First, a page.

The Commission on Audit (COA) in its 2019 report on the provincial government of Palawan, has flagged over P80 million in disallowances, suspension and charges against the province.
The COA report identified P300,000 in suspension, P84 million disallowances and P669,269 in charges for a total of P84,603,670.
COA also cited the province’s “unnecessary and irregular” expenditures for meals and snacks served to visitors during meetings for a total of P24 million which considered as non-essential for year 2019 alone.
“[This] considered non-essential and could be dispensed with pursuant to Section 343 of RA 7160 resulting to incurring unnecessary and irregular expenses,” Commission said.
The report cited the disbursements for detained individuals subsistence allowance including food amounting to P22 million which COA noted did not go through competitive bidding.
Excessive appropriation of P13 million augmentation, rice allocation amounting to P3 million and excessive disbursements amounting P2 million.
“Food subsistence exceeded the P60 daily budget per inmate prescribed by Sangguniang Panlalawigan,” the COA said.
Provincial information officer (PIO) Winston Arzaga told Palawan News that the alleged “excess expenses” was allotted by the provincial government for the additional food allowances of the detained individuals through a supplemental budget approved by the provincial board.
“Kulang kasi at maliit ang budget para sa pagkain nila kaya ang ginawa ay dinagdagan. Supplemental budget ‘yan at dumaan ‘yan sa proseso. Kung sinasabi nila na obese ang mga tao doon ay mas maganda na ‘yon kaysa naman namamayat sila,” Arzaga explained.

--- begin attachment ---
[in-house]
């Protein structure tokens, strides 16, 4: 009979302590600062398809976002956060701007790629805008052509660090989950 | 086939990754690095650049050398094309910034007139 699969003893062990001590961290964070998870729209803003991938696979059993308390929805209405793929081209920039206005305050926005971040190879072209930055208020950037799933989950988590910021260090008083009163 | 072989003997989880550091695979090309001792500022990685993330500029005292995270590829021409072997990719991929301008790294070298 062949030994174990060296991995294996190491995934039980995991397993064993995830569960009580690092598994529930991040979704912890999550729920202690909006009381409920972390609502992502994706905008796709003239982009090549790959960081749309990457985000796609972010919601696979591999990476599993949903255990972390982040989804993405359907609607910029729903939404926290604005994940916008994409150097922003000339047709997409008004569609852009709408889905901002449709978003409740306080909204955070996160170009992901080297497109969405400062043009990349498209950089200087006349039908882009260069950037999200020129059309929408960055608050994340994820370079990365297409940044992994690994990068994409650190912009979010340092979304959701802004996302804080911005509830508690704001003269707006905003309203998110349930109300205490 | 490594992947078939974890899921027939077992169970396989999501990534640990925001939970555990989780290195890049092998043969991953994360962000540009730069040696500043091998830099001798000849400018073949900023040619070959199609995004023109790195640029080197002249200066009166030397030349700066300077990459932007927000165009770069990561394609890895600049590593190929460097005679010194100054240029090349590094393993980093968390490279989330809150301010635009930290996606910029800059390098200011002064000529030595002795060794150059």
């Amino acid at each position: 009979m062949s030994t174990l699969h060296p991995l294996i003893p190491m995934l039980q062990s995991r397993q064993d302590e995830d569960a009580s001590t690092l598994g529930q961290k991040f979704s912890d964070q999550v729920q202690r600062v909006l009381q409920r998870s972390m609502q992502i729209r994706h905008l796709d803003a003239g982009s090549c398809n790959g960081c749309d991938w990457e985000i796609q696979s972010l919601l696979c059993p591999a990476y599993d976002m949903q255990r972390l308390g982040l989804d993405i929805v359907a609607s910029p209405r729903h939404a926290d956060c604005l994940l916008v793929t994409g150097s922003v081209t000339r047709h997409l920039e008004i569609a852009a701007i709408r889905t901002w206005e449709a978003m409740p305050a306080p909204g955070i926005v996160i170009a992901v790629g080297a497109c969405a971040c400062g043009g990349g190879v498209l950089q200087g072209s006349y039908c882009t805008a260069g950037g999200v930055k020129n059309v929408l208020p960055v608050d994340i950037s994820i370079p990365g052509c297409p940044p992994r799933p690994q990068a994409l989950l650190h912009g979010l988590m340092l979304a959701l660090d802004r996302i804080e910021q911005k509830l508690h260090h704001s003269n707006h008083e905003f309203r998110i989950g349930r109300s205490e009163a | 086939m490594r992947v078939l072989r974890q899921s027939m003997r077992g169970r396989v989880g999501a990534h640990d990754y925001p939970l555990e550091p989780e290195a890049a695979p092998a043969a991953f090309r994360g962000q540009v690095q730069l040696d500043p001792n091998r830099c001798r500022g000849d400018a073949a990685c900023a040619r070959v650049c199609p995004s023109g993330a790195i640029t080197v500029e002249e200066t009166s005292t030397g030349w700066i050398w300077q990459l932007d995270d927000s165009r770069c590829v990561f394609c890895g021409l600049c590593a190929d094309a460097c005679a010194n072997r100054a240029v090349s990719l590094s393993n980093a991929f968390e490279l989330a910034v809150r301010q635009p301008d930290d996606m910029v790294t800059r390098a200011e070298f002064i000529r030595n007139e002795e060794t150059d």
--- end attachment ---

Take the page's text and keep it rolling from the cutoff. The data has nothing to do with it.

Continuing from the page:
COA noted that the provincial budget officer informed them that this was done through “direct augmentations” of the food budget using lumpsum funds.
It said that this was a violation of a 2008 Supreme Court ruling, as the provincial government did not obtain the required prior approval of the provincial board for the use of the lumpsum funds.
“The failure to conduct public bidding adversely affected the declared policy of the State on transparency, competitiveness, and economy in the government procurement. The procurements are neither surprise nor abrupt that the timeline for public bidding cannot be ascertained,” the COA report said.
Arzaga said that they would still send a reply to the commission report, and expressed confidence that the province will be able to clear the issue.
“Kapag ganyan naman hindi ibig sabihin ay guilty ka na kaagad. Pinagpapaliwanag ka nila dahil yan sa nakita nilang sa budget noong nag-audit sila. So kami, on the part of the provincial government kailangan namin sagutin ang COA pero walang naging lapses or irregularities d’yan. Dumaan ‘yan sa proseso kaya walang dapat ikabahala,” Arzaga said.